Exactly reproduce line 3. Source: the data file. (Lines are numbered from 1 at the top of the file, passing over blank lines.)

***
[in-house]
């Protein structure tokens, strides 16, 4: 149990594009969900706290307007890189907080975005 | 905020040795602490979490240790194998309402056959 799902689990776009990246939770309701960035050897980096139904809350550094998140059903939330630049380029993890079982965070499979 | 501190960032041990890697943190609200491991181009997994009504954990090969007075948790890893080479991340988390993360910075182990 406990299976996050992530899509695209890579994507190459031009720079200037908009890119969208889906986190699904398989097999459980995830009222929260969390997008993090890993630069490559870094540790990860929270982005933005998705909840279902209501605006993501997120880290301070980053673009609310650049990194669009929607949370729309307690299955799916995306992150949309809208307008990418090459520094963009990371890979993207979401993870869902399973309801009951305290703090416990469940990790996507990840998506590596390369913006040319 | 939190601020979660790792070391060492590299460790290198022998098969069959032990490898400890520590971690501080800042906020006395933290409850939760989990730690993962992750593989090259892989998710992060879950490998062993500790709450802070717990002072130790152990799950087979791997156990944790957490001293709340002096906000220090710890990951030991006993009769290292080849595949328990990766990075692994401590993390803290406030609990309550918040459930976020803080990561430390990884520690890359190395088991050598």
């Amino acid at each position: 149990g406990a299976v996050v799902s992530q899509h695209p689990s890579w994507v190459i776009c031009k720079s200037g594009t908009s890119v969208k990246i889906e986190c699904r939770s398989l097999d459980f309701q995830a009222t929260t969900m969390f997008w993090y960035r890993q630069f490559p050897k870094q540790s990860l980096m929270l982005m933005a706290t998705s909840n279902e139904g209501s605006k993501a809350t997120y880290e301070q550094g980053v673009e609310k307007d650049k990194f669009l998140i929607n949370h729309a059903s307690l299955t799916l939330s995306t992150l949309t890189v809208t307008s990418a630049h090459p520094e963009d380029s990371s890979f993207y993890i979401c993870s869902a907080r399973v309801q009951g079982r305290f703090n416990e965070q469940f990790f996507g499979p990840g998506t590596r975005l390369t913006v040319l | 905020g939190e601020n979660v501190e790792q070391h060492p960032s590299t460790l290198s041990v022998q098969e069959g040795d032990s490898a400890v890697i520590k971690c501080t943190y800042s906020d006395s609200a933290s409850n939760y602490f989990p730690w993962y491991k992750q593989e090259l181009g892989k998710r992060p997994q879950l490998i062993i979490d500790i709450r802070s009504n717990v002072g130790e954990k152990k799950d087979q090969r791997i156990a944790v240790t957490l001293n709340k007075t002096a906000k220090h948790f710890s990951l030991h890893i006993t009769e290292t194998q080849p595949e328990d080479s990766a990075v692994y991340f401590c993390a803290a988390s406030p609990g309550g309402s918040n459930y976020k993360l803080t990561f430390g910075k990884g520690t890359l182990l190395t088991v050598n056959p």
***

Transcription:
């Amino acid at each position: 149990g406990a299976v996050v799902s992530q899509h695209p689990s890579w994507v190459i776009c031009k720079s200037g594009t908009s890119v969208k990246i889906e986190c699904r939770s398989l097999d459980f309701q995830a009222t929260t969900m969390f997008w993090y960035r890993q630069f490559p050897k870094q540790s990860l980096m929270l982005m933005a706290t998705s909840n279902e139904g209501s605006k993501a809350t997120y880290e301070q550094g980053v673009e609310k307007d650049k990194f669009l998140i929607n949370h729309a059903s307690l299955t799916l939330s995306t992150l949309t890189v809208t307008s990418a630049h090459p520094e963009d380029s990371s890979f993207y993890i979401c993870s869902a907080r399973v309801q009951g079982r305290f703090n416990e965070q469940f990790f996507g499979p990840g998506t590596r975005l390369t913006v040319l | 905020g939190e601020n979660v501190e790792q070391h060492p960032s590299t460790l290198s041990v022998q098969e069959g040795d032990s490898a400890v890697i520590k971690c501080t943190y800042s906020d006395s609200a933290s409850n939760y602490f989990p730690w993962y491991k992750q593989e090259l181009g892989k998710r992060p997994q879950l490998i062993i979490d500790i709450r802070s009504n717990v002072g130790e954990k152990k799950d087979q090969r791997i156990a944790v240790t957490l001293n709340k007075t002096a906000k220090h948790f710890s990951l030991h890893i006993t009769e290292t194998q080849p595949e328990d080479s990766a990075v692994y991340f401590c993390a803290a988390s406030p609990g309550g309402s918040n459930y976020k993360l803080t990561f430390g910075k990884g520690t890359l182990l190395t088991v050598n056959p």